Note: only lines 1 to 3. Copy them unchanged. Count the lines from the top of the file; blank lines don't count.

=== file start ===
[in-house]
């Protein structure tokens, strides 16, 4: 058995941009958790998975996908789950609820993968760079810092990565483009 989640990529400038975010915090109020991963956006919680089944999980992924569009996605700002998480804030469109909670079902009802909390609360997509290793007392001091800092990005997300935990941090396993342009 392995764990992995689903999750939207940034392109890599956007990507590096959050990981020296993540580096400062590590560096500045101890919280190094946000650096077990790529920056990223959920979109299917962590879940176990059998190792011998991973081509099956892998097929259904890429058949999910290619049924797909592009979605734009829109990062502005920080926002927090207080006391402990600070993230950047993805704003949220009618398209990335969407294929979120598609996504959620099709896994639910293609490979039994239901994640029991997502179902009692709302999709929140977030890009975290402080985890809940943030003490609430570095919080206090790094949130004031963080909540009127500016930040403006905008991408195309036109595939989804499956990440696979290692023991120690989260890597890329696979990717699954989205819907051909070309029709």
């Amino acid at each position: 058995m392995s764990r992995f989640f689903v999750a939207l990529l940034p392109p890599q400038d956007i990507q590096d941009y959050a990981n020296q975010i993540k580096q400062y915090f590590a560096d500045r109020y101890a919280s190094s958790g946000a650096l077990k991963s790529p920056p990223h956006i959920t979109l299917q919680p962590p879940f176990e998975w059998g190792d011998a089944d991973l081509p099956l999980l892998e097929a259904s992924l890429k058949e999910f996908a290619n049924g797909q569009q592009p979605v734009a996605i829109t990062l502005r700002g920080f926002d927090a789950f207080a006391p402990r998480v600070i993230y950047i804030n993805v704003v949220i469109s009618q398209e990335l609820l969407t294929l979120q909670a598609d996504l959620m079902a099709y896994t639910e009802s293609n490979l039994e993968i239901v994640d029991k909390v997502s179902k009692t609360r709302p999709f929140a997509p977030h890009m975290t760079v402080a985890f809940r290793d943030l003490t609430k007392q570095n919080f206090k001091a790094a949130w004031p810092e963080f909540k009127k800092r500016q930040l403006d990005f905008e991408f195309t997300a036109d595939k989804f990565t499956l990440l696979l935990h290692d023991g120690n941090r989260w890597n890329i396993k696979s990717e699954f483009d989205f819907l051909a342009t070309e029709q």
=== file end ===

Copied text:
[in-house]
């Protein structure tokens, strides 16, 4: 058995941009958790998975996908789950609820993968760079810092990565483009 989640990529400038975010915090109020991963956006919680089944999980992924569009996605700002998480804030469109909670079902009802909390609360997509290793007392001091800092990005997300935990941090396993342009 392995764990992995689903999750939207940034392109890599956007990507590096959050990981020296993540580096400062590590560096500045101890919280190094946000650096077990790529920056990223959920979109299917962590879940176990059998190792011998991973081509099956892998097929259904890429058949999910290619049924797909592009979605734009829109990062502005920080926002927090207080006391402990600070993230950047993805704003949220009618398209990335969407294929979120598609996504959620099709896994639910293609490979039994239901994640029991997502179902009692709302999709929140977030890009975290402080985890809940943030003490609430570095919080206090790094949130004031963080909540009127500016930040403006905008991408195309036109595939989804499956990440696979290692023991120690989260890597890329696979990717699954989205819907051909070309029709």
């Amino acid at each position: 058995m392995s764990r992995f989640f689903v999750a939207l990529l940034p392109p890599q400038d956007i990507q590096d941009y959050a990981n020296q975010i993540k580096q400062y915090f590590a560096d500045r109020y101890a919280s190094s958790g946000a650096l077990k991963s790529p920056p990223h956006i959920t979109l299917q919680p962590p879940f176990e998975w059998g190792d011998a089944d991973l081509p099956l999980l892998e097929a259904s992924l890429k058949e999910f996908a290619n049924g797909q569009q592009p979605v734009a996605i829109t990062l502005r700002g920080f926002d927090a789950f207080a006391p402990r998480v600070i993230y950047i804030n993805v704003v949220i469109s009618q398209e990335l609820l969407t294929l979120q909670a598609d996504l959620m079902a099709y896994t639910e009802s293609n490979l039994e993968i239901v994640d029991k909390v997502s179902k009692t609360r709302p999709f929140a997509p977030h890009m975290t760079v402080a985890f809940r290793d943030l003490t609430k007392q570095n919080f206090k001091a790094a949130w004031p810092e963080f909540k009127k800092r500016q930040l403006d990005f905008e991408f195309t997300a036109d595939k989804f990565t499956l990440l696979l935990h290692d023991g120690n941090r989260w890597n890329i396993k696979s990717e699954f483009d989205f819907l051909a342009t070309e029709q």